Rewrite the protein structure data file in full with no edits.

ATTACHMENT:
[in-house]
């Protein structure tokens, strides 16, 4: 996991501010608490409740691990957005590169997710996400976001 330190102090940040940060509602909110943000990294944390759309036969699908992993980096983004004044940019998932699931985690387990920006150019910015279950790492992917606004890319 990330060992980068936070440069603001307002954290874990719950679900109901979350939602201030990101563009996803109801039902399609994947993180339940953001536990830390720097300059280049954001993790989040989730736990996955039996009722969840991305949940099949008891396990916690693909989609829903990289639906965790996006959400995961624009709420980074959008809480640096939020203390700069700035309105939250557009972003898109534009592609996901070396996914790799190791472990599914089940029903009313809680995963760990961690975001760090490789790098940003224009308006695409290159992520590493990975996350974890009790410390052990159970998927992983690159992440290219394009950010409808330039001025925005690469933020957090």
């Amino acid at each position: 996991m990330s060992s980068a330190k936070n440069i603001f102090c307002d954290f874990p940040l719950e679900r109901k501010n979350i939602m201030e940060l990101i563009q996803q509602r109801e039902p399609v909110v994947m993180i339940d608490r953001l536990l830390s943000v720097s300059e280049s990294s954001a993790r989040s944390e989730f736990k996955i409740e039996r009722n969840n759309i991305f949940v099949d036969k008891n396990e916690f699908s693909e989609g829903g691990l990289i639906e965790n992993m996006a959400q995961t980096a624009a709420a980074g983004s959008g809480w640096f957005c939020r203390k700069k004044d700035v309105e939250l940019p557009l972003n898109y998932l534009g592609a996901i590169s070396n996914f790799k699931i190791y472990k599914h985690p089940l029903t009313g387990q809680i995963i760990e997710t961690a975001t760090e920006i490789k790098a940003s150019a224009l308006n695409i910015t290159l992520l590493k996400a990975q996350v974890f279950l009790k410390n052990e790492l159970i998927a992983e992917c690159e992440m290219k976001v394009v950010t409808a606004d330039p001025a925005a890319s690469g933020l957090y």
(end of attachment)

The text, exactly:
[in-house]
């Protein structure tokens, strides 16, 4: 996991501010608490409740691990957005590169997710996400976001 330190102090940040940060509602909110943000990294944390759309036969699908992993980096983004004044940019998932699931985690387990920006150019910015279950790492992917606004890319 990330060992980068936070440069603001307002954290874990719950679900109901979350939602201030990101563009996803109801039902399609994947993180339940953001536990830390720097300059280049954001993790989040989730736990996955039996009722969840991305949940099949008891396990916690693909989609829903990289639906965790996006959400995961624009709420980074959008809480640096939020203390700069700035309105939250557009972003898109534009592609996901070396996914790799190791472990599914089940029903009313809680995963760990961690975001760090490789790098940003224009308006695409290159992520590493990975996350974890009790410390052990159970998927992983690159992440290219394009950010409808330039001025925005690469933020957090």
């Amino acid at each position: 996991m990330s060992s980068a330190k936070n440069i603001f102090c307002d954290f874990p940040l719950e679900r109901k501010n979350i939602m201030e940060l990101i563009q996803q509602r109801e039902p399609v909110v994947m993180i339940d608490r953001l536990l830390s943000v720097s300059e280049s990294s954001a993790r989040s944390e989730f736990k996955i409740e039996r009722n969840n759309i991305f949940v099949d036969k008891n396990e916690f699908s693909e989609g829903g691990l990289i639906e965790n992993m996006a959400q995961t980096a624009a709420a980074g983004s959008g809480w640096f957005c939020r203390k700069k004044d700035v309105e939250l940019p557009l972003n898109y998932l534009g592609a996901i590169s070396n996914f790799k699931i190791y472990k599914h985690p089940l029903t009313g387990q809680i995963i760990e997710t961690a975001t760090e920006i490789k790098a940003s150019a224009l308006n695409i910015t290159l992520l590493k996400a990975q996350v974890f279950l009790k410390n052990e790492l159970i998927a992983e992917c690159e992440m290219k976001v394009v950010t409808a606004d330039p001025a925005a890319s690469g933020l957090y």